Editor’s Notes: Pixels, I Want to Live,The Great American Dream Machine are out on their respective formats October 27th.
Pixels (Sony Home Entertainment) has a strange concept for a movie geared to kids. When aliens misinterpret video feeds of classic arcade games as a declaration of war, they attack the Earth through video games — Space Invaders, Donkey Kong, Pac Man, and such. Sam Brenner (Adam Sandler), a teenage video-game champion from the original heyday of the games, is empowered by President of the United States William Cooper (Kevin James) to save humankind.
The problem is that the target audience has never heard of these games, so they will not be in on the basic joke. The film combines live action with computer-generated “monsters” that look more silly than threatening. The acting — if you can call it that — is atrocious, and Sandler is given far too much screen time doing shtick. It’s hard to accept James as the President, even in a picture as goofy as this one. He mugs shamelessly, probably to compensate for the lack of real comedy in his role, and director Chris Columbus (Mrs. Doubtfire, Harry Potter and the Sorcerer’s Stone) fails to reign him in. The supporting cast is impressive —Michelle Monaghan, Peter Dinklage, Josh Gad, Jane Krakowski — but fail to add any pizzazz to the lame script by Tim Herlihy and Timothy Dowling.
The 2-disc 3D Blu-ray/2D Blu-ray edition contains 8 behind-the-scenes featurettes and a music video.
I Want to Live
I Want to Live (Kino Lorber) is based on the true story of Barbara Graham (Susan Hayward), executed for murder in 1955. Graham was convicted of murdering an elderly widow named Mabel Monahan and died in the gas chamber, but she may have been framed for the crime by two acquaintances who were trying to save themselves. Though there is doubt as to whether Graham actually was innocent, the movie is sympathetic to her. Graham’s backstory, noir atmosphere, and courtroom melodrama form the setting for Hayward’s riveting performance. She won the Best Actress Oscar, beating out both Rosalind Russell (Auntie Mame) and Elizabeth Taylor (Cat on a Hot Tin Roof).One of the grimmest aspects of the movie is the detailed sequence on preparing the gas chamber. This is the first film to be so graphic, and the matter-of-fact way in which the guards and prison officials are shown getting the chamber ready with such precision is chilling. Because the film raises considerable doubt about Graham’s innocence, it stands as an indictment of capital punishment. The screenplay is based on Graham’s own letters and articles that appeared in the “San Francisco Examiner,” and was nominated for an Academy Award.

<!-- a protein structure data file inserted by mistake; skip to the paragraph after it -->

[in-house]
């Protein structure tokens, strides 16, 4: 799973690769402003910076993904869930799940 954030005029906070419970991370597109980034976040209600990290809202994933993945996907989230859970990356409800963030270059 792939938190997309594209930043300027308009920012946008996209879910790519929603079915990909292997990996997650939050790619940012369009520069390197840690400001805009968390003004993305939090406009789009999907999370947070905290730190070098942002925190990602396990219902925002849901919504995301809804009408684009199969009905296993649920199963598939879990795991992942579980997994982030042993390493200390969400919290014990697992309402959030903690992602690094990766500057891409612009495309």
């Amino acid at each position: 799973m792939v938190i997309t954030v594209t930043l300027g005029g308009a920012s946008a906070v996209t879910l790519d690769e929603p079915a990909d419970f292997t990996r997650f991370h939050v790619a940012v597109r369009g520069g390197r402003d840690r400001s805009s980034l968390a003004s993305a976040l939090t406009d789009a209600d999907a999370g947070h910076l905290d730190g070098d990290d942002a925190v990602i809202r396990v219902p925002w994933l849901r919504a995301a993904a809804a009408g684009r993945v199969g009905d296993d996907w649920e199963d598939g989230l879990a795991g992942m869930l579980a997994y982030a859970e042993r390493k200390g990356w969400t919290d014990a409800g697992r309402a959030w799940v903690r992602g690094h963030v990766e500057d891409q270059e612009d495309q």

Director Robert Wise (The Sound of Music, Star Trek: The Motion Picture) shows us how Graham’s situation spirals ever downward, with one bad break after another taking her ever closer to execution. One of the most dramatic scenes is Graham being led to the gas chamber, only to receive a temporary stay of execution. Hayward’s performance in this scene, in particular, is raw and disturbingly believable.
There are no bonus features on the unrated widescreen DVD.
The Great American Dream Machine
The Great American Dream Machine (S’More Entertainment) was an irreverent, satirical weekly variety show aired nationally on PBS for two seasons from 1971-1972. The show was unlike any ever seen on public television and seemed to bask in controversy during the pre-Watergate era. Chevy Chase, Albert Brooks, Penny Marshall, Henry Winkler, Andy Rooney, Tiny Tim, David Steinberg, and Charles Grodin honed their comic talents on this show and went on to greater fame on television and the movies. Humorist and commentator Marshall Efron hosted. A combination of humorous skits, drama, musical performances and political commentary, the program was considered public TV’s first prime-time hit and inspired such later shows as Saturday Night Live, The Daily Show, and The Colbert Report.
Produced by WNET in New York, The Great American Dream Machine was called the “intellectual ‘Laugh-In’” and reflected a growing counterculture, poking fun at politics, mass culture, advertising, and television itself with cleverly written sketches and wide-ranging vignettes. The show was born at a time in public television when producers were encouraged to explore new ways to use the medium, to be spontaneous, to stun, shock, amuse, annoy, and give viewers a different way of seeing the world. Because it ran on PBS, its creators were not beholden to sponsors, which enabled ordinarily taboo subjects to be covered. The war in Vietnam and the Nixon White House were frequent targets of the program’s satire.
The 4-disc box set contains close to 13 hours of comedy and opinion, including Marshall Efron’s “Lemon Pie From Scratch” sketch, Albert Brooks’ “School for Comedians,” Andy Rooney’s pre-“60 Minutes” opinion segments, Chevy Chase’s “Singing Faces” mime, “Great American Weather Days” — a Dream Machine-style weather forecast with a glance back at some of the greatest days in U.S. weather history — a “Great American Hero” profile of daredevil Evel Knievel, and Elaine Stritch performing Stephen Sondheim’s “Here’s to the Ladies Who Lunch.”